Nersesian, Arthur

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Nersesian, Arthur


Born in New York, NY. Ethnicity: "Armenian-American."


E-mail—[email protected].


Educator and writer. Hostos Community College, City University of New York, teacher of English.



Tompkins Square & Other Ill-Fated Riots, Portable Press (Brooklyn, NY), 1990.

New York Complaints, Portable Press (Brooklyn, NY), 1993.

Tremors & Faultlines: Photopoems of San Francisco, Portable Press (Brooklyn, NY), 1995.


The Fuck-up, Akashic Books (Arlington, VA), 1997.

Dogrun, Pocket Books (New York, NY), 2000.

Manhattan Loverboy, Akashic Books (New York, NY), 2000

Suicide Casanova: A Psychosexual Thriller, Akashic Books (New York, NY), 2002.

Chinese Takeout (novel), Perennial (New York, NY), 2003.

Unlubricated, Perennial (New York, NY), 2004.

The Swing Voter of Staten Island, Akashic Books (New York, NY), 2007.

The Sacrificial Circumcision of the Bronx, Akashic Books (Brooklyn, NY), 2008.


East Village Tetralogy (four plays), 2nd revised edition, Akashic Books (New York, NY), 2006.

Managing editor, Lower East Side.


Arthur Nersesian is a writer whose novels, plays, and poetry are centered on his native New York City, particularly the residents of the East Village. Nersesian's first novel is The Fuck-up. The title refers to the narrator, a young man who loses his menial job, his girlfriend, and the new romantic interest he was pursuing. As the novel unfolds, he pretends to be gay and gets involved in a robbery as he tries to keep himself afloat. According to Library Journal contributor Barbara Hoffert, Nersesian "writes briskly and acutely" in this book, which became a cult favorite.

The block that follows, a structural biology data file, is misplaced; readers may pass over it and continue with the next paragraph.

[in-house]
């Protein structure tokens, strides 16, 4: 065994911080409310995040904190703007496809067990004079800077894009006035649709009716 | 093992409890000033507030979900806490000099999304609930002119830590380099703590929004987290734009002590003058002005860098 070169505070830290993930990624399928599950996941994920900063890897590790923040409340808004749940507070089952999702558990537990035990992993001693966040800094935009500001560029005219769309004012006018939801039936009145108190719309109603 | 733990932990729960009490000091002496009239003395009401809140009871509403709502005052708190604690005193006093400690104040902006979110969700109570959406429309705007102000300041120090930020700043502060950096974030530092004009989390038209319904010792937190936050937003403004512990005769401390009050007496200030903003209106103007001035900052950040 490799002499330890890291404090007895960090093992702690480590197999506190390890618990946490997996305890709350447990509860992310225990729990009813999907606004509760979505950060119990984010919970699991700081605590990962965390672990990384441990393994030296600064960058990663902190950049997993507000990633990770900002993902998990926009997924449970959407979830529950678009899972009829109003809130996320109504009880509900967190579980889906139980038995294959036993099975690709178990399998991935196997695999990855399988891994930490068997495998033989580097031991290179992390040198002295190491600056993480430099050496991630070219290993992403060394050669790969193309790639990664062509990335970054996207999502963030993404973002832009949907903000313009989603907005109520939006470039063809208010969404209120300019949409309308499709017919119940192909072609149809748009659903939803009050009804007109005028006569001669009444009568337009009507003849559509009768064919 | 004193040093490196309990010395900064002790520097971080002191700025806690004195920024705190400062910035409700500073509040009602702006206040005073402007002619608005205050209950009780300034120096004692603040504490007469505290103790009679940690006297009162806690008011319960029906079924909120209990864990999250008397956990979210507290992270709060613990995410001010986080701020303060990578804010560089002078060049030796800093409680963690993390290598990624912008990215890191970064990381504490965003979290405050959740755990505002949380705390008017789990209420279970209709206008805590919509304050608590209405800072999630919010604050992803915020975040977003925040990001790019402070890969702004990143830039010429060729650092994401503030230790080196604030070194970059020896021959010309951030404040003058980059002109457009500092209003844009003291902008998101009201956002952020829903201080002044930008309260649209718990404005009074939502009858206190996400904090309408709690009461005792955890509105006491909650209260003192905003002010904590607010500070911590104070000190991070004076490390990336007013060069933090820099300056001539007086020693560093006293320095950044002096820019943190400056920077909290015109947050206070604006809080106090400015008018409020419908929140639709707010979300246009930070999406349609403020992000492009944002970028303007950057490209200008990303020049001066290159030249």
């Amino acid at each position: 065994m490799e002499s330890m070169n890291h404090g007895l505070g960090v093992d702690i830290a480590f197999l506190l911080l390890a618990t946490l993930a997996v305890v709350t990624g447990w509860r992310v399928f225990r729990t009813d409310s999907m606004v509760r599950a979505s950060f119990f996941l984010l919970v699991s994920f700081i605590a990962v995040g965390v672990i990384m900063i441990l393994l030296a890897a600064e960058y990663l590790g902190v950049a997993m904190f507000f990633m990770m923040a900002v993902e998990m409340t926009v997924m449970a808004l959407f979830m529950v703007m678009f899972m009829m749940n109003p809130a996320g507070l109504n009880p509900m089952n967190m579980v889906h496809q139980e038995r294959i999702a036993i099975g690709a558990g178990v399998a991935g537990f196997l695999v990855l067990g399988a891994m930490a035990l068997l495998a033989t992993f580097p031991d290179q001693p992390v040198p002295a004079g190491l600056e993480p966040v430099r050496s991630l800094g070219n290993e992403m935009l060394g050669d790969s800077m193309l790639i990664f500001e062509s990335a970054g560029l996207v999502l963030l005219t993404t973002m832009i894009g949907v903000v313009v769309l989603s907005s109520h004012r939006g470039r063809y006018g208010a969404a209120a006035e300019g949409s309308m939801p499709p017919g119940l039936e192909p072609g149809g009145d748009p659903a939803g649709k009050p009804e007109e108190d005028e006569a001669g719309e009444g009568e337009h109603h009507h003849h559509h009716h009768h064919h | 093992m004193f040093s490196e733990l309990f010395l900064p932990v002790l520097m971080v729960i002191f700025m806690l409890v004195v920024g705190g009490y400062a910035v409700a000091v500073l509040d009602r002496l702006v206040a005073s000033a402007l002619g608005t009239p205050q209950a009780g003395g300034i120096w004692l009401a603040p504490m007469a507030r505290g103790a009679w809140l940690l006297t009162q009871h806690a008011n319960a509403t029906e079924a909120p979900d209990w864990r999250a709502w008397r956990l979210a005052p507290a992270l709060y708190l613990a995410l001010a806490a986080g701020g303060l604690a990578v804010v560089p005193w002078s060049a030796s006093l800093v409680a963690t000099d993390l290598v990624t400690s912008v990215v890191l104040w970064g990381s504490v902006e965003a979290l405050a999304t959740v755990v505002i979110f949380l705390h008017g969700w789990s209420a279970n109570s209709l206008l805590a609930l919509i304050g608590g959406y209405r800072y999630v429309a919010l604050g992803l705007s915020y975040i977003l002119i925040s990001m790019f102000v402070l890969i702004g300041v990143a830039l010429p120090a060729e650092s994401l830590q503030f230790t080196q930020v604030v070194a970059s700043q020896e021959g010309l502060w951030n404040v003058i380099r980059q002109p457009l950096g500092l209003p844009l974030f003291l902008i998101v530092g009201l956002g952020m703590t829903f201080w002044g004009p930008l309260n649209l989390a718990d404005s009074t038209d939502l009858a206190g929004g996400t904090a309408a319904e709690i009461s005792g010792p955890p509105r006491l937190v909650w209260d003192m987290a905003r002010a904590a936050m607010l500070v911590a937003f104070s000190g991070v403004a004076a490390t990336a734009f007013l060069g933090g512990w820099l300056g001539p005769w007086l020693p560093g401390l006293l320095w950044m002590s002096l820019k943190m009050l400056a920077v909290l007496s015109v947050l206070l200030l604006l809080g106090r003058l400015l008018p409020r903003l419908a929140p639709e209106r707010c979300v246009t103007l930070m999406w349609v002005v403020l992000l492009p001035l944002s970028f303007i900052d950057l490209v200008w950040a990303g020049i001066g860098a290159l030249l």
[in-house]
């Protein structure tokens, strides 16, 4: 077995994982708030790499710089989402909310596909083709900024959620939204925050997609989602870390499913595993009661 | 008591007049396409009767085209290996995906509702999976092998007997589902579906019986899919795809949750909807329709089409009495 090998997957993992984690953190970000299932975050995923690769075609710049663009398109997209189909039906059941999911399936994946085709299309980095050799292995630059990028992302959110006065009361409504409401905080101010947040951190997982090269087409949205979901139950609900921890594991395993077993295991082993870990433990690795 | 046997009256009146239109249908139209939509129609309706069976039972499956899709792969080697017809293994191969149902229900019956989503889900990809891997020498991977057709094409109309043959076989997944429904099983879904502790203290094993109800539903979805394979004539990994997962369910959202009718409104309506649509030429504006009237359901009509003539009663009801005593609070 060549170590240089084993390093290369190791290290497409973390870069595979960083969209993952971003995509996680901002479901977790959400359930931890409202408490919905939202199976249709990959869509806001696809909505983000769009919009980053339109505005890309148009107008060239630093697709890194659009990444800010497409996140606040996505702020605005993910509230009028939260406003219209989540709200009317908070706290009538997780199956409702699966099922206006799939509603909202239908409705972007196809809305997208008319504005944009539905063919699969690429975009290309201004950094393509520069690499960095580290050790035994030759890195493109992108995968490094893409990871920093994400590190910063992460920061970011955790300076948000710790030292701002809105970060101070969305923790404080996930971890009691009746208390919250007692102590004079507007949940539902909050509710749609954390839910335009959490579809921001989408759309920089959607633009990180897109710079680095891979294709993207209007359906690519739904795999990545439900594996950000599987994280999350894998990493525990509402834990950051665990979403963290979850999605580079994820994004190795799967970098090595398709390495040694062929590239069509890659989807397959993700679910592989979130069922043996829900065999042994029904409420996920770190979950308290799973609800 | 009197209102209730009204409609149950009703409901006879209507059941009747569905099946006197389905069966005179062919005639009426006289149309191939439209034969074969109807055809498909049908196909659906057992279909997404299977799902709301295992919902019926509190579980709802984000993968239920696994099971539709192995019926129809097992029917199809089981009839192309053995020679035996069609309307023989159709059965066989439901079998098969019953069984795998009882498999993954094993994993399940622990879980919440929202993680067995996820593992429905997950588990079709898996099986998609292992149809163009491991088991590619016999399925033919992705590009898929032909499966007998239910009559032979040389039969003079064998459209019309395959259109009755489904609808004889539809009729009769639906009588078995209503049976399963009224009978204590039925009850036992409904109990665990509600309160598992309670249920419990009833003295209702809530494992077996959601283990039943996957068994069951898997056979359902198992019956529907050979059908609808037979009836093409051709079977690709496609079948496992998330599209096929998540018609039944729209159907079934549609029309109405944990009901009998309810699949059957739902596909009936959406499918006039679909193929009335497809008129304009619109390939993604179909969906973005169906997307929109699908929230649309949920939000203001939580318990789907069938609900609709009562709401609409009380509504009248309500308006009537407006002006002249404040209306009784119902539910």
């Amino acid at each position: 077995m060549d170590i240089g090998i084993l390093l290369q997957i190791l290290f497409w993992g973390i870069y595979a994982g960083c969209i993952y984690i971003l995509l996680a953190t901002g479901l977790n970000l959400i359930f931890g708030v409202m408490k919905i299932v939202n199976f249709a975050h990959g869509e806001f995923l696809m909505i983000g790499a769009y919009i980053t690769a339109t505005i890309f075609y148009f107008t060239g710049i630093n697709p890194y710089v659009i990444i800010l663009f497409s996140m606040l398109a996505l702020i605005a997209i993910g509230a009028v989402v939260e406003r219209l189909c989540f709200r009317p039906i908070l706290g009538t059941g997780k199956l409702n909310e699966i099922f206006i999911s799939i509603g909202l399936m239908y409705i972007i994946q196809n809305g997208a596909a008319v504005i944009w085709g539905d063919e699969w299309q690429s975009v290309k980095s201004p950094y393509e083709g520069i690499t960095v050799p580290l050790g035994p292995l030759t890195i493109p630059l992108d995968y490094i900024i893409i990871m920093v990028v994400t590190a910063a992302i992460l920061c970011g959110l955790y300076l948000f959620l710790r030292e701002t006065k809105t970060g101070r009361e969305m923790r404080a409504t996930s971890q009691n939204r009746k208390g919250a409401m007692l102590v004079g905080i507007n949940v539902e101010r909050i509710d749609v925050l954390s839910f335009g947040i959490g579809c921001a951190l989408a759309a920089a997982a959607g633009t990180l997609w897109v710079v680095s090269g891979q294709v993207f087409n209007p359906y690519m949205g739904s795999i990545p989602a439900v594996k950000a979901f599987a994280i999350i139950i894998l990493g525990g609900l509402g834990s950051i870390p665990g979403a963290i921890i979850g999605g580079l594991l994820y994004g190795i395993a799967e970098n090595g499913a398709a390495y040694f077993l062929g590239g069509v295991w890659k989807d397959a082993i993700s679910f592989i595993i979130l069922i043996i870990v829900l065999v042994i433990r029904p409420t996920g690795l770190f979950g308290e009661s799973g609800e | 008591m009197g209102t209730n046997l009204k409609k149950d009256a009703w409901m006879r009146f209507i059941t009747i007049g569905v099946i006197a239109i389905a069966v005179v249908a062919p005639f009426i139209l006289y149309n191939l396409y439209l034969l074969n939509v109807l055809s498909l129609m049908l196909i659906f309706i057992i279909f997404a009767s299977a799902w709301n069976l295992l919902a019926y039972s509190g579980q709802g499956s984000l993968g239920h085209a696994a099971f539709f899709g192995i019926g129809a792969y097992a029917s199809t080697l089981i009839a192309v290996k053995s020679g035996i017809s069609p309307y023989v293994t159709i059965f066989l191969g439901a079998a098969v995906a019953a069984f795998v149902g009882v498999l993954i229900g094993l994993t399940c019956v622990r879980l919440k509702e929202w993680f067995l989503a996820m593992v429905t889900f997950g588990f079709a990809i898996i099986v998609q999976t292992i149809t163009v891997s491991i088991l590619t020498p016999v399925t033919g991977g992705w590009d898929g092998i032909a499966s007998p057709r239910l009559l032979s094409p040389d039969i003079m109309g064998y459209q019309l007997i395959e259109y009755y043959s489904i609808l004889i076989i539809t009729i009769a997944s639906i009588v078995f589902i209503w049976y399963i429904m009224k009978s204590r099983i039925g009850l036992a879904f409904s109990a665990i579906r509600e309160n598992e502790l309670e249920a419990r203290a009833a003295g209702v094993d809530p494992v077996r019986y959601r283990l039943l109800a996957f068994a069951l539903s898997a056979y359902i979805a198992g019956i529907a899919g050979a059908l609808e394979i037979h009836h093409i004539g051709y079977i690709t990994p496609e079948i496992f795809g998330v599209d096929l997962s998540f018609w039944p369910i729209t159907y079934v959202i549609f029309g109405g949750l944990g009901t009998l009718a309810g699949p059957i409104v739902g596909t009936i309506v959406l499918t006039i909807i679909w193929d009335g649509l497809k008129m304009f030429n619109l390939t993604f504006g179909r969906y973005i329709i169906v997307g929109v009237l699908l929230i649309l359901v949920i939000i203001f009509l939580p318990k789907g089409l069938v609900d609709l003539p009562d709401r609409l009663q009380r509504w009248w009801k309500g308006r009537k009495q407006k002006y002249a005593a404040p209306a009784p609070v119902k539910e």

The author introduces another artist with low ambitions in his next book, Dogrun. This time, the protagonist is a female in her late twenties, Mary Bellanova. Mary narrates the story in a cool, detached tone, even when describing the discovery of her boyfriend's corpse. As she relays the news of her boyfriend's death to his family, however, she is propelled into a series of adventures and a quest for truth. Gillian Engberg, a contributor to Booklist, called the writing in Dogrun "uneven" but added that those readers familiar with "the physical and emotional territory will relish Mary's gritty New York." A Publishers Weekly writer also noted that Nersesian knew his setting well, and stated that "his characters are instantly recognizable, if somewhat cartoonish."

Another strange tale of New York life is told in Manhattan Loverboy, the story of Joey Ngm, whose adoptive parents have never let him forget that he was a poor replacement for the natural child they were unable to have. Joey has a breakdown and then, like Nersesian's other protagonists, is thrown into a series of startling events. According to Joshua Cohen in Library Journal, the author relates his tale "with wit and compassion," pulling the reader into Joey's world while examining "questions of free will and destiny."